The Royals had Chris Getz replace Alex Gordon in the leadoff spot Friday against the White Sox, but it proved to be a one-day experiment. Getz suffered a broken left thumb bunting in the fifth inning and is expected to miss the rest of the season.
Getz was 0-for-3 in the game, leaving him at .275/.312/.360 in 189 at-bats for the year. He usually doesn’t start against lefties, but the Royals had him in there tonight because he was 6-for-11 lifetime against White Sox starter Chris Sale.
With Getz out, the Royals figure to turn second base over to Johnny Giavotella, who is hitting .323/.404/.472 for Triple-A Omaha. As much as it has to suck for Getz, the injury might benefit the Royals for the long haul: they need to let Giavotella play every day and see if he’s going to be their long-term answer at second base. He’ll get that opportunity now, and the Royals can determine this winter whether to go forward with him as a regular.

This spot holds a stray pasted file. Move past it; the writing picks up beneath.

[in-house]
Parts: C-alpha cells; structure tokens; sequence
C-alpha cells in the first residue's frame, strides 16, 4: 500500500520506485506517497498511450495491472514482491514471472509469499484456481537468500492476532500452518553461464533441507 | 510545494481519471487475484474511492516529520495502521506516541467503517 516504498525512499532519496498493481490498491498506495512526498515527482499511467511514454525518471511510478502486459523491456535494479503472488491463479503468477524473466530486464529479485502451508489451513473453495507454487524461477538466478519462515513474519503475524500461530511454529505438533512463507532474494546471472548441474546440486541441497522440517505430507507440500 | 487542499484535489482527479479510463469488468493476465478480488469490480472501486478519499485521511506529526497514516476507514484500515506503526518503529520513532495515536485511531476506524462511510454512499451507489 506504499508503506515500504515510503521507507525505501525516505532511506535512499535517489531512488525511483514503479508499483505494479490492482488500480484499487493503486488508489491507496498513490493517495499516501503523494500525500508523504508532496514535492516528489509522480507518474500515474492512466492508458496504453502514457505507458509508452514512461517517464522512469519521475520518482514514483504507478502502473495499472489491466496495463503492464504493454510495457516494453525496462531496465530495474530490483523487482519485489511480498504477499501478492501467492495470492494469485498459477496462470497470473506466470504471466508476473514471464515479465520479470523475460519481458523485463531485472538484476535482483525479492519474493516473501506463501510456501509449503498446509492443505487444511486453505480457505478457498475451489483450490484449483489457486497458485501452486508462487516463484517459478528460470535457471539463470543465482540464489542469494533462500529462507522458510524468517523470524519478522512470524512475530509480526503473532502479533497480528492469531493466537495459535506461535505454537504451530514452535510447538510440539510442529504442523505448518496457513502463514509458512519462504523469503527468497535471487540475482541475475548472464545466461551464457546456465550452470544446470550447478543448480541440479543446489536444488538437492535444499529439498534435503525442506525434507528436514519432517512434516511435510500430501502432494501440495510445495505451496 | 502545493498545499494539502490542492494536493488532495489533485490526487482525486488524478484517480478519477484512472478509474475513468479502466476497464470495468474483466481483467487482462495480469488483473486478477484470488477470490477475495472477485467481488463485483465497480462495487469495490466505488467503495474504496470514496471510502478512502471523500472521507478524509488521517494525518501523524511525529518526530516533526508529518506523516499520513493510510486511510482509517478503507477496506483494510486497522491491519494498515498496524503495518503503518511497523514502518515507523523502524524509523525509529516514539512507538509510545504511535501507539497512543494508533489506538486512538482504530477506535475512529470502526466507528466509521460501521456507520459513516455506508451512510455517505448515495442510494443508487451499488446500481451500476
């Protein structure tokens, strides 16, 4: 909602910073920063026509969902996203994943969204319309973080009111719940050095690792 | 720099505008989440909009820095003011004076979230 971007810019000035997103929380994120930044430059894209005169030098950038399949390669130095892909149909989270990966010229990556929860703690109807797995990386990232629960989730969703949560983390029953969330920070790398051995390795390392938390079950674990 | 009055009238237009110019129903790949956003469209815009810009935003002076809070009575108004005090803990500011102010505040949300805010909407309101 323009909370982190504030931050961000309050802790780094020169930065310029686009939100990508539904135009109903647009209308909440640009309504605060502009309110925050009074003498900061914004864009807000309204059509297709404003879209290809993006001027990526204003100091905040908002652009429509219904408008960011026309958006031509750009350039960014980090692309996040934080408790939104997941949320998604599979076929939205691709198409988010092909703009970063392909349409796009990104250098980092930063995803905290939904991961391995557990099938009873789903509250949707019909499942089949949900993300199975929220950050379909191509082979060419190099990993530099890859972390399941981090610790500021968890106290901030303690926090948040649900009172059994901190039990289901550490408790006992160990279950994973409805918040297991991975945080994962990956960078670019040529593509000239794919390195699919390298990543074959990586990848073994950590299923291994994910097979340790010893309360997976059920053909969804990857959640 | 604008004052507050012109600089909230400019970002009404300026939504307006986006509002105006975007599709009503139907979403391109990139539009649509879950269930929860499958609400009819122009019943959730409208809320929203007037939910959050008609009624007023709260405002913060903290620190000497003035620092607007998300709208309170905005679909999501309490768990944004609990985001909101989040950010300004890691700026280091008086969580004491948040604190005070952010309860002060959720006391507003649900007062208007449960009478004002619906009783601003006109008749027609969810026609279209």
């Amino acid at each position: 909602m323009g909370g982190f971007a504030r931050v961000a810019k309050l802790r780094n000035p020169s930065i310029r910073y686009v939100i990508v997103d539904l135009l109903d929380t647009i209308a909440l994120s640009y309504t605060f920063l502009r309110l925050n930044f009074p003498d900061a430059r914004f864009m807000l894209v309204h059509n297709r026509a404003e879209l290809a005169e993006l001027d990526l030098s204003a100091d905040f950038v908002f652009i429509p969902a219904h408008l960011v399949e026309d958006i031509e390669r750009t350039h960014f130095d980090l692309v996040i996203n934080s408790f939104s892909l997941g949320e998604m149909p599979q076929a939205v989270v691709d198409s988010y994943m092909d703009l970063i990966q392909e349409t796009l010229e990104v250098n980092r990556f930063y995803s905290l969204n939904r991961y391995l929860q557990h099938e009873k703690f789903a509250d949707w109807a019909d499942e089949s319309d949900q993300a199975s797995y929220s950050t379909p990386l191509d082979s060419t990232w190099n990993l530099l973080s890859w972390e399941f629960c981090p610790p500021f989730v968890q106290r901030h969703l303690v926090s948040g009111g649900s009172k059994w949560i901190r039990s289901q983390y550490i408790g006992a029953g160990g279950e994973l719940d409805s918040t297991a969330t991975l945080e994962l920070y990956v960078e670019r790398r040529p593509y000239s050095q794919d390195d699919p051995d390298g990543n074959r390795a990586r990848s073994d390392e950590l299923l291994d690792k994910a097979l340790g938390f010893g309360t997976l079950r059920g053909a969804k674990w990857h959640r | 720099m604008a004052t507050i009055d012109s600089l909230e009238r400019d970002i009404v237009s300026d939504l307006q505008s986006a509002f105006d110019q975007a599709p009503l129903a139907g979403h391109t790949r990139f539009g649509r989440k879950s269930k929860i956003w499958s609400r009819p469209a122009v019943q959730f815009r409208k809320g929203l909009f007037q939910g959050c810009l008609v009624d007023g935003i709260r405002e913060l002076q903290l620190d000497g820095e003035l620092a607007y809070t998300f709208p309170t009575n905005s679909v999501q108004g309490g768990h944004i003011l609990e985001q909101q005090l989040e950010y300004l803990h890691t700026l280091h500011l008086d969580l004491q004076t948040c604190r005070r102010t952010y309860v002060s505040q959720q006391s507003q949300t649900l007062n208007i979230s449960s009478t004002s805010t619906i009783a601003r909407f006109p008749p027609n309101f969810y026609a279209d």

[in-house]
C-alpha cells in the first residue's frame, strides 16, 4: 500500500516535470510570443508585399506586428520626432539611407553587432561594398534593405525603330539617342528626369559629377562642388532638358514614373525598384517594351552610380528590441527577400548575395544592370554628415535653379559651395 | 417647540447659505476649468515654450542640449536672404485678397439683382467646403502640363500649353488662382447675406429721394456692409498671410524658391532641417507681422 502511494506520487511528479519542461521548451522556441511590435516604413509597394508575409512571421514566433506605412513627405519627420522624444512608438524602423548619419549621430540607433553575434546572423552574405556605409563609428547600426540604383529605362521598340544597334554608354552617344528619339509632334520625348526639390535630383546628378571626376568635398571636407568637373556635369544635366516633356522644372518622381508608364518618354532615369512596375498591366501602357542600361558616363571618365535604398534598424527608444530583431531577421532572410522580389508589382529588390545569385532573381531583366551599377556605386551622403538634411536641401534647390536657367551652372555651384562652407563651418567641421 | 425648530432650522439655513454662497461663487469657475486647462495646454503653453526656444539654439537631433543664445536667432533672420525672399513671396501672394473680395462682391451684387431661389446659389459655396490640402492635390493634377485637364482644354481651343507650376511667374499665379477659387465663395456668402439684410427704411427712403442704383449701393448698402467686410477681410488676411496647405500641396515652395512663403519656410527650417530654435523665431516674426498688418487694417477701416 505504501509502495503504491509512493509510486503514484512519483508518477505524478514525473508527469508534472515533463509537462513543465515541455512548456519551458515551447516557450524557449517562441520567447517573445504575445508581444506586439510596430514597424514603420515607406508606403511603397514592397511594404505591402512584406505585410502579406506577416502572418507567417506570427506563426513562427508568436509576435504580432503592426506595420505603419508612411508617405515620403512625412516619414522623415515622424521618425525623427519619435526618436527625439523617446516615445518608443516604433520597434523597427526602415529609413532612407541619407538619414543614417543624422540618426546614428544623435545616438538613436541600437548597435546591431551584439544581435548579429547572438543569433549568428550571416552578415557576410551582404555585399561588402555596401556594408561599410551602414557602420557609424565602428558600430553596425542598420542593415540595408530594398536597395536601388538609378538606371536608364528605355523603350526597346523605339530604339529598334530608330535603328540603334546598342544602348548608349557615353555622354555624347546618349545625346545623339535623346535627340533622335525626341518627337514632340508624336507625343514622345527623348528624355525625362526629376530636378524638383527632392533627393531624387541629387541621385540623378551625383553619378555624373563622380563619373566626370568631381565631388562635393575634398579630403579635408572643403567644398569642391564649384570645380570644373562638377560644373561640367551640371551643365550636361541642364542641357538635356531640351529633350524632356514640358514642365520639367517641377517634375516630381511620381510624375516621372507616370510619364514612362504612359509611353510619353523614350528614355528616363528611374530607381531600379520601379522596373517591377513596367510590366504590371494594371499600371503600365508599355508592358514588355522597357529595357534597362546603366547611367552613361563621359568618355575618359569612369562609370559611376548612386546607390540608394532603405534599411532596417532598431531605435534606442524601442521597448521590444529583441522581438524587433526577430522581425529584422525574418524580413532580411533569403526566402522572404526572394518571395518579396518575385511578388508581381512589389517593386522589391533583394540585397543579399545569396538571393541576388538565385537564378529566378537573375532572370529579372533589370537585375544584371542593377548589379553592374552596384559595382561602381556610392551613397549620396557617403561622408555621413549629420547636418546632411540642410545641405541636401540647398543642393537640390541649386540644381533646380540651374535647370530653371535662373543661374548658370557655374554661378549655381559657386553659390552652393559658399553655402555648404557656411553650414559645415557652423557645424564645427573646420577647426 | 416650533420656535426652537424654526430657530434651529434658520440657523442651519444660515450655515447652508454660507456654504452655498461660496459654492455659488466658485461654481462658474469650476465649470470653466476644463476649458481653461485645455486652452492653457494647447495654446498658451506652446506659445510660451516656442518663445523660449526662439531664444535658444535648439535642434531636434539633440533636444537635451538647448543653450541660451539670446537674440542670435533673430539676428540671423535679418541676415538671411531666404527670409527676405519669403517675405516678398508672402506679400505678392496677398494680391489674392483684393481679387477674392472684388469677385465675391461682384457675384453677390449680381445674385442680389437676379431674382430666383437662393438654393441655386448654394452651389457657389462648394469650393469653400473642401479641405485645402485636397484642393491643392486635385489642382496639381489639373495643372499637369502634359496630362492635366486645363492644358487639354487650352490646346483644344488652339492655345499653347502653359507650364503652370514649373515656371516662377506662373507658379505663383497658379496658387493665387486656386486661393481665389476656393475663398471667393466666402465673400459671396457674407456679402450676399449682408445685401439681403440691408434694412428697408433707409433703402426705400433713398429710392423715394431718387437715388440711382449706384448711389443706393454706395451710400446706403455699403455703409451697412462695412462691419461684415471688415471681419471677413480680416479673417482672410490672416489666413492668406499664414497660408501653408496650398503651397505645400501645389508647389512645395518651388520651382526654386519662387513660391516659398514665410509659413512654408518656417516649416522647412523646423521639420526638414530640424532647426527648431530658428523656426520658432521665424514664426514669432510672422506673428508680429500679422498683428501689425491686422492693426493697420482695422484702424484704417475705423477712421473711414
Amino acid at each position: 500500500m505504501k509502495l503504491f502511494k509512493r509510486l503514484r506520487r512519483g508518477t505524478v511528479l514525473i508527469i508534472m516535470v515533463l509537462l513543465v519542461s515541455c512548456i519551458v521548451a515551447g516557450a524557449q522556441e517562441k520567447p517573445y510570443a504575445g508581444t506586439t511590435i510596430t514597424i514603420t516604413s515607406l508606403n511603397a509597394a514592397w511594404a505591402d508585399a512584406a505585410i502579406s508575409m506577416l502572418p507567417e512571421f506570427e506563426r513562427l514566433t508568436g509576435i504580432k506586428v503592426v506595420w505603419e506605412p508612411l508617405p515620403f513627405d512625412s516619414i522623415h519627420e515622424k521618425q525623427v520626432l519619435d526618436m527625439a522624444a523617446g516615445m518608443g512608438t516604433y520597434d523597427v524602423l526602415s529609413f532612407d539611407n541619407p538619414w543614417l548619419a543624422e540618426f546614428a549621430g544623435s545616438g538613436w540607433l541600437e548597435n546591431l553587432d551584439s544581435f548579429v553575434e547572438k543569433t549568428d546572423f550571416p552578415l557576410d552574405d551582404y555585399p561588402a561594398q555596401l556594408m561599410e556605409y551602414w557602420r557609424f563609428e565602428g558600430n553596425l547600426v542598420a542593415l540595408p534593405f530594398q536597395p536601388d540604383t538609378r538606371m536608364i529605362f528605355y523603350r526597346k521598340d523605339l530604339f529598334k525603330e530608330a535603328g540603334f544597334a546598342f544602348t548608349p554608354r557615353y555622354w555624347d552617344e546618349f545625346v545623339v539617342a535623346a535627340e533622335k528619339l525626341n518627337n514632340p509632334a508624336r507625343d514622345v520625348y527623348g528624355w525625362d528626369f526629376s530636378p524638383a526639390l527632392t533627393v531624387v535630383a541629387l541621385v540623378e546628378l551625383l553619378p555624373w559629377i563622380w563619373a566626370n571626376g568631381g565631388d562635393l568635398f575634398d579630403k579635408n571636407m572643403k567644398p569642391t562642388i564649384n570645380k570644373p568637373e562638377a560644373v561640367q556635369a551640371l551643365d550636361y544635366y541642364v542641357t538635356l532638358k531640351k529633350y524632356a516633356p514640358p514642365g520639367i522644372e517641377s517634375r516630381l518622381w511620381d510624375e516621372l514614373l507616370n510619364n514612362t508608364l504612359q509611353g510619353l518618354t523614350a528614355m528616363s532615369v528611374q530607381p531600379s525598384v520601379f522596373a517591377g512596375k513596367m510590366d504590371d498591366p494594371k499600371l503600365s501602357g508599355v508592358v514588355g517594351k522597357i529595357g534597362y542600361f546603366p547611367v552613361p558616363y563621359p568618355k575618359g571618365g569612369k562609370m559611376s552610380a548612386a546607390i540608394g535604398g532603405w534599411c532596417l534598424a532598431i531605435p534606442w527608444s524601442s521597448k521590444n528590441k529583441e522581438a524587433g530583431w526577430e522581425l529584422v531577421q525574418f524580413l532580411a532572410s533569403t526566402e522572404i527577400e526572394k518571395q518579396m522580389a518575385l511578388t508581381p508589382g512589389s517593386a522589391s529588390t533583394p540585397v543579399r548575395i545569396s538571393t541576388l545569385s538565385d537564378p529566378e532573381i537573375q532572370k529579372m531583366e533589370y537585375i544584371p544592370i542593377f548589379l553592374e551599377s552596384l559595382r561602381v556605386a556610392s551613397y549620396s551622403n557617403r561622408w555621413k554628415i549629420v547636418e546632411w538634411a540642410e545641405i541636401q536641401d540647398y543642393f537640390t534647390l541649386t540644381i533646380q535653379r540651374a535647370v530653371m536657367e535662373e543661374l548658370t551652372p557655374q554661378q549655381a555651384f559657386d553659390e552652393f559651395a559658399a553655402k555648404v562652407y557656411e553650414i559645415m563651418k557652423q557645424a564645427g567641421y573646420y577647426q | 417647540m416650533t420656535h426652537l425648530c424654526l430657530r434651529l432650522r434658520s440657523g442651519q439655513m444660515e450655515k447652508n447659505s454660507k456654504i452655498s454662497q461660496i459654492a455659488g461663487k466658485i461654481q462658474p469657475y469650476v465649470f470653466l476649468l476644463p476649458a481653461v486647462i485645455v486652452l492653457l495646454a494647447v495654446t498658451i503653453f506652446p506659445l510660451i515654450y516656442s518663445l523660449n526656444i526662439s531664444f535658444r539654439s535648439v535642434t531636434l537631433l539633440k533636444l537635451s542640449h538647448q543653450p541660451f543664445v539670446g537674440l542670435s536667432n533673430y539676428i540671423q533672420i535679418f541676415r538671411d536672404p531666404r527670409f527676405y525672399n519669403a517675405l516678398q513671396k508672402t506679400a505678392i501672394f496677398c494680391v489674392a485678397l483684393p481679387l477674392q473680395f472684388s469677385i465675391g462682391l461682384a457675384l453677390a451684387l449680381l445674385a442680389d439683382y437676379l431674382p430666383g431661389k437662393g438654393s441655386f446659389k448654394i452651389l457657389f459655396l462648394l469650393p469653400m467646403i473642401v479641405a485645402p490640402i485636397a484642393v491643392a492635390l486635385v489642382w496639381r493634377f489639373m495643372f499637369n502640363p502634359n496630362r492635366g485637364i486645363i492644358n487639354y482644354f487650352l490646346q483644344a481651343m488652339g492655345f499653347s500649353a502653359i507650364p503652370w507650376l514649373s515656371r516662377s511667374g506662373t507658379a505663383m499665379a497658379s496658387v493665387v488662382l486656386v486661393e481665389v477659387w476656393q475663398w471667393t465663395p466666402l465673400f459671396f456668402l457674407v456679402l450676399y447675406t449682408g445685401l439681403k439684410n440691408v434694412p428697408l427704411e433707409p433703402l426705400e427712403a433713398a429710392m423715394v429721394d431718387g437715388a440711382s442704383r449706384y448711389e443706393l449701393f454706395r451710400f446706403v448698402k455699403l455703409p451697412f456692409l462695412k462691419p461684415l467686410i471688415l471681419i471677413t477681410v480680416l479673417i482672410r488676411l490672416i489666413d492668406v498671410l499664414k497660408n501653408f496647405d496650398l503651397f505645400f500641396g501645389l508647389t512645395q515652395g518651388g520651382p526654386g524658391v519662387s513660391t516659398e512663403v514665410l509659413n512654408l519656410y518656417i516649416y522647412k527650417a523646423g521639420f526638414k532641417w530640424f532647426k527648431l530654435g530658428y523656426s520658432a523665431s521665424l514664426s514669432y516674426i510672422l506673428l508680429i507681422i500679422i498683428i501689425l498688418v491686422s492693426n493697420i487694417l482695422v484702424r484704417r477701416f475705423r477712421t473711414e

Free agent right-hander Trevor Cahill reportedly has a one-year deal in place with the Athletics, according to MLB.com’s Jane Lee. The exact terms have yet to be disclosed, and as the agreement is still pending a physical, it has not been formally announced by the club.
Cahill, 30, is coming off of a decent, albeit underwhelming year with the Padres and Royals. He kicked off the 2017 season with a 4-3 record in 11 starts for the Padres, then split his time between the rotation and bullpen after a midseason trade to the Royals. By the end of the year, the righty led the league with 16 wild pitches and had racked up a 4.93 ERA, 4.8 BB/9 and 9.3 SO/9 in 84 innings for the two teams.
The A’s found themselves in desperate need of rotation depth this week after Jharel Cotton announced he’d miss the 2018 season to undergo Tommy John surgery. Right now, the team is considering some combination of Andrew Triggs, Daniel Gossett, Daniel Mengden and Paul Blackburn for the back end of the rotation — a mix that seems unlikely to change in the last two weeks before Opening Day, as Lee points out that Cahill won’t be ready to shoulder a full workload by then. Instead, he’s expected to begin the year in the bullpen and work his way up to a starting role, where the A’s hope he’ll replicate the All-Star numbers he produced with them back in 2010.